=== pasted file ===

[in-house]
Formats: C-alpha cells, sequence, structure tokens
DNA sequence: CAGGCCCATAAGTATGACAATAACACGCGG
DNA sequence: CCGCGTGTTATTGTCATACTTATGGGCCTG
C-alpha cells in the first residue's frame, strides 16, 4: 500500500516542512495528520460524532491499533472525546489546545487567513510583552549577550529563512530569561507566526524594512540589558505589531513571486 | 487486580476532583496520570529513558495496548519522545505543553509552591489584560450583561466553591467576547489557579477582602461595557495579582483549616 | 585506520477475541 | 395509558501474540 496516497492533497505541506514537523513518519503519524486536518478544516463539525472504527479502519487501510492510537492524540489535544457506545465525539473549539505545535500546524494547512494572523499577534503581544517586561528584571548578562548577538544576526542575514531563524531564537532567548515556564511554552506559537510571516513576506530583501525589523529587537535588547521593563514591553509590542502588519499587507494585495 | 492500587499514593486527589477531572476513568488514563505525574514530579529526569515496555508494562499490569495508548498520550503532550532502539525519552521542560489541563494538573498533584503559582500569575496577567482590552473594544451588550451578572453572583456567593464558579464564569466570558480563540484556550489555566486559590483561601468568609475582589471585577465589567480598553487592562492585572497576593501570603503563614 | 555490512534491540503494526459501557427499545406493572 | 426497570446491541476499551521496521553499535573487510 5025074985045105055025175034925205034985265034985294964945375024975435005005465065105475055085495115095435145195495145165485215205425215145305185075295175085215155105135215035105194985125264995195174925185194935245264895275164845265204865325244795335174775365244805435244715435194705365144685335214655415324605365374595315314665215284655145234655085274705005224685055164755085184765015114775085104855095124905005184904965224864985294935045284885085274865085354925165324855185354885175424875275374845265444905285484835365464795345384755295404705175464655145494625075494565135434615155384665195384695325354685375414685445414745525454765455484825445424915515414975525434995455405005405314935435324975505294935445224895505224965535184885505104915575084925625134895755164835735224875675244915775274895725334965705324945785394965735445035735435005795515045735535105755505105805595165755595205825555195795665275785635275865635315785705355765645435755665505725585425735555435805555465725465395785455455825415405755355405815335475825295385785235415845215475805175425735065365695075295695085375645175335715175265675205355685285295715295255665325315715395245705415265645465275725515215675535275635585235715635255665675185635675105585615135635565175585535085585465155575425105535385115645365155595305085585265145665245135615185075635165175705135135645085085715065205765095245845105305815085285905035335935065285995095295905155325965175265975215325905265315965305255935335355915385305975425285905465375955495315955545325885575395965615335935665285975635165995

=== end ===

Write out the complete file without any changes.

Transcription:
[in-house]
Formats: C-alpha cells, sequence, structure tokens
DNA sequence: CAGGCCCATAAGTATGACAATAACACGCGG
DNA sequence: CCGCGTGTTATTGTCATACTTATGGGCCTG
C-alpha cells in the first residue's frame, strides 16, 4: 500500500516542512495528520460524532491499533472525546489546545487567513510583552549577550529563512530569561507566526524594512540589558505589531513571486 | 487486580476532583496520570529513558495496548519522545505543553509552591489584560450583561466553591467576547489557579477582602461595557495579582483549616 | 585506520477475541 | 395509558501474540 496516497492533497505541506514537523513518519503519524486536518478544516463539525472504527479502519487501510492510537492524540489535544457506545465525539473549539505545535500546524494547512494572523499577534503581544517586561528584571548578562548577538544576526542575514531563524531564537532567548515556564511554552506559537510571516513576506530583501525589523529587537535588547521593563514591553509590542502588519499587507494585495 | 492500587499514593486527589477531572476513568488514563505525574514530579529526569515496555508494562499490569495508548498520550503532550532502539525519552521542560489541563494538573498533584503559582500569575496577567482590552473594544451588550451578572453572583456567593464558579464564569466570558480563540484556550489555566486559590483561601468568609475582589471585577465589567480598553487592562492585572497576593501570603503563614 | 555490512534491540503494526459501557427499545406493572 | 426497570446491541476499551521496521553499535573487510 5025074985045105055025175034925205034985265034985294964945375024975435005005465065105475055085495115095435145195495145165485215205425215145305185075295175085215155105135215035105194985125264995195174925185194935245264895275164845265204865325244795335174775365244805435244715435194705365144685335214655415324605365374595315314665215284655145234655085274705005224685055164755085184765015114775085104855095124905005184904965224864985294935045284885085274865085354925165324855185354885175424875275374845265444905285484835365464795345384755295404705175464655145494625075494565135434615155384665195384695325354685375414685445414745525454765455484825445424915515414975525434995455405005405314935435324975505294935445224895505224965535184885505104915575084925625134895755164835735224875675244915775274895725334965705324945785394965735445035735435005795515045735535105755505105805595165755595205825555195795665275785635275865635315785705355765645435755665505725585425735555435805555465725465395785455455825415405755355405815335475825295385785235415845215475805175425735065365695075295695085375645175335715175265675205355685285295715295255665325315715395245705415265645465275725515215675535275635585235715635255665675185635675105585615135635565175585535085585465155575425105535385115645365155595305085585265145665245135615185075635165175705135135645085085715065205765095245845105305815085285905035335935065285995095295905155325965175265975215325905265315965305255935335355915385305975425285905465375955495315955545325885575395965615335935665285975635165995